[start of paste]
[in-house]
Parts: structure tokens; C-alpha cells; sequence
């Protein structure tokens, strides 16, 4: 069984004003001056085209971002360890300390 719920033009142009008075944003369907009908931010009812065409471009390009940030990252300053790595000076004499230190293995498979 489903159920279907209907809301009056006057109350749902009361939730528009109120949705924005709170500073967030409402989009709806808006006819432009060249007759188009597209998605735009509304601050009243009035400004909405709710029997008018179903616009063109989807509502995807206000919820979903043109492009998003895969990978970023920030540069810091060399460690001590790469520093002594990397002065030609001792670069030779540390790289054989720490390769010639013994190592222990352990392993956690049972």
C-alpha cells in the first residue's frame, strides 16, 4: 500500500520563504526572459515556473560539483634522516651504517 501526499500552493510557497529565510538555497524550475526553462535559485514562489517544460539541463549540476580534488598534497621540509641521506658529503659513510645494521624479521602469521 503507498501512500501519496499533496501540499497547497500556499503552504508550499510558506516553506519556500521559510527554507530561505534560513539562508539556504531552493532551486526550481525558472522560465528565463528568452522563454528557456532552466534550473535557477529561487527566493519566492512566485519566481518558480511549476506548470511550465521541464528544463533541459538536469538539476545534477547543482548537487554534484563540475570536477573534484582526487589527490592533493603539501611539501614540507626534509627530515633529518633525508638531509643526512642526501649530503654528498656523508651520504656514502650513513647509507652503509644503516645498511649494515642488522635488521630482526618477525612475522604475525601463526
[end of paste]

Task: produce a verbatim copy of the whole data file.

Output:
[in-house]
Parts: structure tokens; C-alpha cells; sequence
């Protein structure tokens, strides 16, 4: 069984004003001056085209971002360890300390 719920033009142009008075944003369907009908931010009812065409471009390009940030990252300053790595000076004499230190293995498979 489903159920279907209907809301009056006057109350749902009361939730528009109120949705924005709170500073967030409402989009709806808006006819432009060249007759188009597209998605735009509304601050009243009035400004909405709710029997008018179903616009063109989807509502995807206000919820979903043109492009998003895969990978970023920030540069810091060399460690001590790469520093002594990397002065030609001792670069030779540390790289054989720490390769010639013994190592222990352990392993956690049972």
C-alpha cells in the first residue's frame, strides 16, 4: 500500500520563504526572459515556473560539483634522516651504517 501526499500552493510557497529565510538555497524550475526553462535559485514562489517544460539541463549540476580534488598534497621540509641521506658529503659513510645494521624479521602469521 503507498501512500501519496499533496501540499497547497500556499503552504508550499510558506516553506519556500521559510527554507530561505534560513539562508539556504531552493532551486526550481525558472522560465528565463528568452522563454528557456532552466534550473535557477529561487527566493519566492512566485519566481518558480511549476506548470511550465521541464528544463533541459538536469538539476545534477547543482548537487554534484563540475570536477573534484582526487589527490592533493603539501611539501614540507626534509627530515633529518633525508638531509643526512642526501649530503654528498656523508651520504656514502650513513647509507652503509644503516645498511649494515642488522635488521630482526618477525612475522604475525601463526